For the last two years, FBI computer specialists have been combing through the equivalent of nearly 2 billion double-spaced pages of text, enough to fill 245 rooms measuring 10-by-12-by-10 feet.
Those computer files were seized during a raid on the Sunset Strip offices of famed private detective Anthony Pellicano. Also confiscated were two hand grenades and a quantity of C4 plastic explosives, resulting in a 30-month federal prison sentence for Pellicano.
Although the contents of the files have not been disclosed, they may be relevant to a pending federal wiretapping probe involving Pellicano, a number of rogue police officers and some big-name entertainment lawyers.
If so, that investigation could be significantly affected when a three-judge panel of the U.S. 9th Circuit Court of Appeals decides on a request by Pellicano's lawyers to declare the search illegal, suppress the seized evidence and overturn his conviction.
A hearing is set for Thursday in Pasadena, but any ruling could be months away.
In legal briefs filed with the court, defense attorney Donald Re charged that the warrant authorizing the search and seizure was unconstitutionally overbroad, requiring FBI agents to examine every file, regardless of relevance.
"Effectively, there was no limitation on what was seized, reviewed, read and maintained by the government," Re said. "Every business file, personal file, irrelevant musing on the computers was taken and reviewed in detail. This warrant gave the government carte blanche to seize and examine everything, and that is precisely what they did."
The crime that brought the FBI to Pellicano's doorstep was a threat made against a former Times reporter, Anita Busch, in the summer of 2002 while she was researching a story about actor Steven Seagal and a reputed New York mobster.
One morning, Busch found a dead fish and a rose planted on the hood of her car, along with a sign reading "Stop." An informant subsequently led authorities to Alexander Proctor, an ex-convict. During a secretly recorded conversation with the informant, Proctor allegedly admitted that Pellicano had paid him to carry out the threat.
Proctor was charged with violating the Hobbs Act, the federal extortion statute, but prosecutors were forced to drop that case after concluding that the incident did not add up to a crime under the law. The matter was referred to the district attorney's office, where it remains.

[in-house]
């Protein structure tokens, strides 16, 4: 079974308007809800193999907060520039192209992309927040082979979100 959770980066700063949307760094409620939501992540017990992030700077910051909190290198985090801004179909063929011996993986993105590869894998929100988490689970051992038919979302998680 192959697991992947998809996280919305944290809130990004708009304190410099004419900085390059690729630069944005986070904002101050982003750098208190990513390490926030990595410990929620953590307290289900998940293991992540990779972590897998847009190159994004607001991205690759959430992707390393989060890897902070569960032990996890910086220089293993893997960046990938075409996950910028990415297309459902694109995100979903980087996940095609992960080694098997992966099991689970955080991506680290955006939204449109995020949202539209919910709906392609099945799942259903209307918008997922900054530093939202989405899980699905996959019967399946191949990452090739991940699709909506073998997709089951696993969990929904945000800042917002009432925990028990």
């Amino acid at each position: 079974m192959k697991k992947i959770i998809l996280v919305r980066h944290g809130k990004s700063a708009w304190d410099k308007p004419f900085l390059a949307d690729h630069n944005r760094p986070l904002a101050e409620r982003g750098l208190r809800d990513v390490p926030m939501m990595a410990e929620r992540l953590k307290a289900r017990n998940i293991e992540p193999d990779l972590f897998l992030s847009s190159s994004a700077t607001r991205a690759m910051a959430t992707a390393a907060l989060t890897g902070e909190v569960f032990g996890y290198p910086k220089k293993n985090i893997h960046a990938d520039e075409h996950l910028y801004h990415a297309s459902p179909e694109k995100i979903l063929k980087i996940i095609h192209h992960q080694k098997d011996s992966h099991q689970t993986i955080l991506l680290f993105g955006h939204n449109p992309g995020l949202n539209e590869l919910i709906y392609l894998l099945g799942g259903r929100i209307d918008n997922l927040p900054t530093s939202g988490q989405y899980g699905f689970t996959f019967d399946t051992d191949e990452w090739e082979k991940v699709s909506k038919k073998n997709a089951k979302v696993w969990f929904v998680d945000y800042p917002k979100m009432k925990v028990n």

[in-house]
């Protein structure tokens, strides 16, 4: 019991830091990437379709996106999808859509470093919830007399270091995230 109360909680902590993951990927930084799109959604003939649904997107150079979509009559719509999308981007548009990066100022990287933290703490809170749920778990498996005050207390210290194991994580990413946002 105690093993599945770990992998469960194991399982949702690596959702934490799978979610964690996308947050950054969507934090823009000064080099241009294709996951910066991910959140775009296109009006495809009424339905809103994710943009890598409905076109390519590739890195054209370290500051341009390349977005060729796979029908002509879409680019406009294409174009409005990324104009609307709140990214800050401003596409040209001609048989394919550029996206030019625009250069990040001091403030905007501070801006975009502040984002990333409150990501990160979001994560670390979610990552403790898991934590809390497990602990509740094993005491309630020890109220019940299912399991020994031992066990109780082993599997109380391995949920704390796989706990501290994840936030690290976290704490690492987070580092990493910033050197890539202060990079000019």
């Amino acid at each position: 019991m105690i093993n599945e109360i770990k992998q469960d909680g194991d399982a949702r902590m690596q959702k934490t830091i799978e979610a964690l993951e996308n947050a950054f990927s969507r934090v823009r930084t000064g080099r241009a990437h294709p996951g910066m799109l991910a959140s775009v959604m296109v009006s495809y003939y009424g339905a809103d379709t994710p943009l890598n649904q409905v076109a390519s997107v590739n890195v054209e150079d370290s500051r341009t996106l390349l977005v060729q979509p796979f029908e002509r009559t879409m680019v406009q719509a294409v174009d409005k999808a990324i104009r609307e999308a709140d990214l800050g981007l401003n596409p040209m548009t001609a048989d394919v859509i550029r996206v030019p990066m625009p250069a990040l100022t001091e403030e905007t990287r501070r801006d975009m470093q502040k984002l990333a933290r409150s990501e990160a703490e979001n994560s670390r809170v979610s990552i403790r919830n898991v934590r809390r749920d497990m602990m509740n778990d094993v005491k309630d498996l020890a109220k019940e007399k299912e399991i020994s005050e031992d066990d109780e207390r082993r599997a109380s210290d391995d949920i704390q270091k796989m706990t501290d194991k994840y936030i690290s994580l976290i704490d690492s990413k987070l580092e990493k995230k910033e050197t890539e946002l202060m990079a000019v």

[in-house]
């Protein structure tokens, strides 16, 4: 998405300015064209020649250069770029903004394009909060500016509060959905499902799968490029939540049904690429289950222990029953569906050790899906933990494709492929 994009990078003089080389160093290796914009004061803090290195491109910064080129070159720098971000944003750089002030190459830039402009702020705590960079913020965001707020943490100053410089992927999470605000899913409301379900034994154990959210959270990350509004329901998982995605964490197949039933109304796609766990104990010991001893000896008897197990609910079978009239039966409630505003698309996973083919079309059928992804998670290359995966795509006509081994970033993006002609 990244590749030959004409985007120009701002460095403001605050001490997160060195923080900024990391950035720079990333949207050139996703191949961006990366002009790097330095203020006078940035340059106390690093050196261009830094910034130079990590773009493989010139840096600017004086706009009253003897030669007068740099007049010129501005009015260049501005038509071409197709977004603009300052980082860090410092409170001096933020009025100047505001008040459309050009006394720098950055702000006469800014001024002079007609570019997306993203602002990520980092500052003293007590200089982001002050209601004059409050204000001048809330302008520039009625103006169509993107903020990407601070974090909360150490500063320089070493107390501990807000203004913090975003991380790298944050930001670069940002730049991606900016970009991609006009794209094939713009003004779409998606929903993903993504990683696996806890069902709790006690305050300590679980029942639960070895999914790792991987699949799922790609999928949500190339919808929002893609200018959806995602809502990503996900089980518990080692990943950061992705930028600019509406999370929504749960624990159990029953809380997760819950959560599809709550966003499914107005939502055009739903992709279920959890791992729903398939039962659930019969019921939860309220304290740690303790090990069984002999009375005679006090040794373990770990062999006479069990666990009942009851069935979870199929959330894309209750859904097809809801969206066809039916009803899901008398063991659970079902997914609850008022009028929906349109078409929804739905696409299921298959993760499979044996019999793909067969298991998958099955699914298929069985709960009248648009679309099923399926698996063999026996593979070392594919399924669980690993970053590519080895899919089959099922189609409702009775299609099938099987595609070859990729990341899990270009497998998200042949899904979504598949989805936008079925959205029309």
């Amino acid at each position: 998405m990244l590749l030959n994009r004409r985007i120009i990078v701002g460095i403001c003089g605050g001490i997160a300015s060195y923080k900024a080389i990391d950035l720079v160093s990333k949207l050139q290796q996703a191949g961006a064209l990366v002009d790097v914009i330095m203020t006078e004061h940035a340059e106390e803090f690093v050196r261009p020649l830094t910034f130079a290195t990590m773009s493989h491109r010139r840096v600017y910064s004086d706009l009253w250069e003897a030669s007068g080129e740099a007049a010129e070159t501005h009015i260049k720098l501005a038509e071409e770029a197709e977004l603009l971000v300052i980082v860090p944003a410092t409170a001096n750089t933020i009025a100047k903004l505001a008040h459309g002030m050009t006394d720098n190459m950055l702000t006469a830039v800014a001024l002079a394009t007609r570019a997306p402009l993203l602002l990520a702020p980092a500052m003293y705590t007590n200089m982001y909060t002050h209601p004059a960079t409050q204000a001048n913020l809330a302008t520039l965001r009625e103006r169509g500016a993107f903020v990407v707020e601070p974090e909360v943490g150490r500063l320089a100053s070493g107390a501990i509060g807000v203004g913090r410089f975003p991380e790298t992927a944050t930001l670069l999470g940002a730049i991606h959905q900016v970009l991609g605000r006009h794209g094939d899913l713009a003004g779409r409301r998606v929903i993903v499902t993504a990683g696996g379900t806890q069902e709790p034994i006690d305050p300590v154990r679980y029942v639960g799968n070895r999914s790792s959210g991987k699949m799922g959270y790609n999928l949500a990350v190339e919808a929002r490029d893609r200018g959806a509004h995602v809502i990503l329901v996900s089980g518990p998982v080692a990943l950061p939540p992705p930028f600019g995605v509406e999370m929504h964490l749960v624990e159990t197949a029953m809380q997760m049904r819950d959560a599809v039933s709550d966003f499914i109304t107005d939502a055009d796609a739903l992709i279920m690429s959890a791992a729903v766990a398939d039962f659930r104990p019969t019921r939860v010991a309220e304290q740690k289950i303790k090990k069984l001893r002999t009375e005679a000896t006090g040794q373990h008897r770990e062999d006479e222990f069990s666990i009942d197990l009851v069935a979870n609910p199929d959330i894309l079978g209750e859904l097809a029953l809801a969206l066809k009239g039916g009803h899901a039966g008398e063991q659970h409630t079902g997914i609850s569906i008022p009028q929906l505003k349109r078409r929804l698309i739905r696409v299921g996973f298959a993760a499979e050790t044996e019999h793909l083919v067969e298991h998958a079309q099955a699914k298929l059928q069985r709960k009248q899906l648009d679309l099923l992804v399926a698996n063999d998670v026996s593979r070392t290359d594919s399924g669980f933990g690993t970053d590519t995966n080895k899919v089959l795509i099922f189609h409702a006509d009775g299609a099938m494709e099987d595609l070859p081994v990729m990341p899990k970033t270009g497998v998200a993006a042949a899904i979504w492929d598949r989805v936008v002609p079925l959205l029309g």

Pellicano was never charged in that episode. However, he was indicted and ultimately pleaded guilty to illegally possessing two military-style hand grenades and some plastic explosives that were discovered in a safe during the FBI search of his office.
In his court papers, defense lawyer Re said U.S. District Judge Dickran Tevrizian, who presided over the weapons case, should have suppressed the evidence used to convict Pellicano because the search was illegal.
FBI Agent Stanley Ornellas, who oversaw the court-authorized seizure, said at the time, "This represents the most data the Computer Analysis Response Team has ever seen in a single case since its formation in 1994."
Assistant U.S. attorneys Daniel Saunders and Kevin Lally, who are heading the Pellicano investigation, contended in their legal briefs that the search was proper.
Although the FBI agents were authorized to seize all computers and data-storage devices in Pellicano's office, the search warrant specifically directed them to look for documents that might link Pellicano to Proctor, Seagal, Busch or Ned Zeman, a Vanity Fair writer who also claimed to have been threatened, the prosecutors wrote.
What counts, they argued, is not the volume of material seized but whether search targets were spelled out in sufficient detail.
Even if, for argument's sake, the warrant was flawed, it still was valid, according to the prosecutors, because the FBI agents relied in good faith on the decision of an independent judge who approved the search.
Re countered, however, that the good-faith rule didn't apply in this case because the violation was so egregious.
The search warrant's scope is not the only issue that will come before the appeals court.
Pellicano's defense team also contends that the prosecution acted in bad faith when it obtained the search warrant on grounds of a possible Hobbs Act violation.
Re cited an earlier ruling by the 9th Circuit Court of Appeals that the Hobbs Act applied only when property was taken from an extortion victim. And that was not the case in the threat against Busch, he argued.
"Higher-ups in the Department of Justice presumably knew the law and decided to ignore it," the defense lawyer wrote.
He said the federal prosecutors belatedly acknowledged that was the law after the U.S. Supreme Court issued a similar ruling several months after Proctor was indicted.
Defending the indictment, the prosecutors said Proctor was charged with extortion on the theory that he had attempted to "obtain" the right to decide what news stories The Times would publish.